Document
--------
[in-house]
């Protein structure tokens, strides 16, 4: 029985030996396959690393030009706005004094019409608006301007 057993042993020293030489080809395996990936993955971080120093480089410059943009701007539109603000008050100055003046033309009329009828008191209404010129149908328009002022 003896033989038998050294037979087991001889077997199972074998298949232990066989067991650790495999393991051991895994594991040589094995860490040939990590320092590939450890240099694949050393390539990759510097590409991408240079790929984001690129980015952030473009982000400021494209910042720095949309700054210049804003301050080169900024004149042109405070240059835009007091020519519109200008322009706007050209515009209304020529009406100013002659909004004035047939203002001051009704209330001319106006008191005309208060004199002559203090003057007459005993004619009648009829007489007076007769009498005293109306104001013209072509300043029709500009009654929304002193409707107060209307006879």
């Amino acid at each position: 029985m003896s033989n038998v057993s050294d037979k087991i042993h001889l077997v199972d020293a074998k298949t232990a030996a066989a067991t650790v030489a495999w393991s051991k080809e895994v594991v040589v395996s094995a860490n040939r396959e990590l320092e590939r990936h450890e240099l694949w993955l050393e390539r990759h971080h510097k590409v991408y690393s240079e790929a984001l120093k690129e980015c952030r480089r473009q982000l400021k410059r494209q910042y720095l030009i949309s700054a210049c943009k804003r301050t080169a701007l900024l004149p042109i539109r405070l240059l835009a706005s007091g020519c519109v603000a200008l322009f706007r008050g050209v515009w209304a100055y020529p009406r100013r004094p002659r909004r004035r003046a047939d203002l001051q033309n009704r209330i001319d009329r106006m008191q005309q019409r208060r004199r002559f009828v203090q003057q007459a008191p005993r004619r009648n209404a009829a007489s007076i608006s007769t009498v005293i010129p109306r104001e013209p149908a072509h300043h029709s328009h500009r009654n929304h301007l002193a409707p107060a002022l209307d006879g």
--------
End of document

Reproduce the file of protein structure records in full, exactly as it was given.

[in-house]
């Protein structure tokens, strides 16, 4: 029985030996396959690393030009706005004094019409608006301007 057993042993020293030489080809395996990936993955971080120093480089410059943009701007539109603000008050100055003046033309009329009828008191209404010129149908328009002022 003896033989038998050294037979087991001889077997199972074998298949232990066989067991650790495999393991051991895994594991040589094995860490040939990590320092590939450890240099694949050393390539990759510097590409991408240079790929984001690129980015952030473009982000400021494209910042720095949309700054210049804003301050080169900024004149042109405070240059835009007091020519519109200008322009706007050209515009209304020529009406100013002659909004004035047939203002001051009704209330001319106006008191005309208060004199002559203090003057007459005993004619009648009829007489007076007769009498005293109306104001013209072509300043029709500009009654929304002193409707107060209307006879």
């Amino acid at each position: 029985m003896s033989n038998v057993s050294d037979k087991i042993h001889l077997v199972d020293a074998k298949t232990a030996a066989a067991t650790v030489a495999w393991s051991k080809e895994v594991v040589v395996s094995a860490n040939r396959e990590l320092e590939r990936h450890e240099l694949w993955l050393e390539r990759h971080h510097k590409v991408y690393s240079e790929a984001l120093k690129e980015c952030r480089r473009q982000l400021k410059r494209q910042y720095l030009i949309s700054a210049c943009k804003r301050t080169a701007l900024l004149p042109i539109r405070l240059l835009a706005s007091g020519c519109v603000a200008l322009f706007r008050g050209v515009w209304a100055y020529p009406r100013r004094p002659r909004r004035r003046a047939d203002l001051q033309n009704r209330i001319d009329r106006m008191q005309q019409r208060r004199r002559f009828v203090q003057q007459a008191p005993r004619r009648n209404a009829a007489s007076i608006s007769t009498v005293i010129p109306r104001e013209p149908a072509h300043h029709s328009h500009r009654n929304h301007l002193a409707p107060a002022l209307d006879g």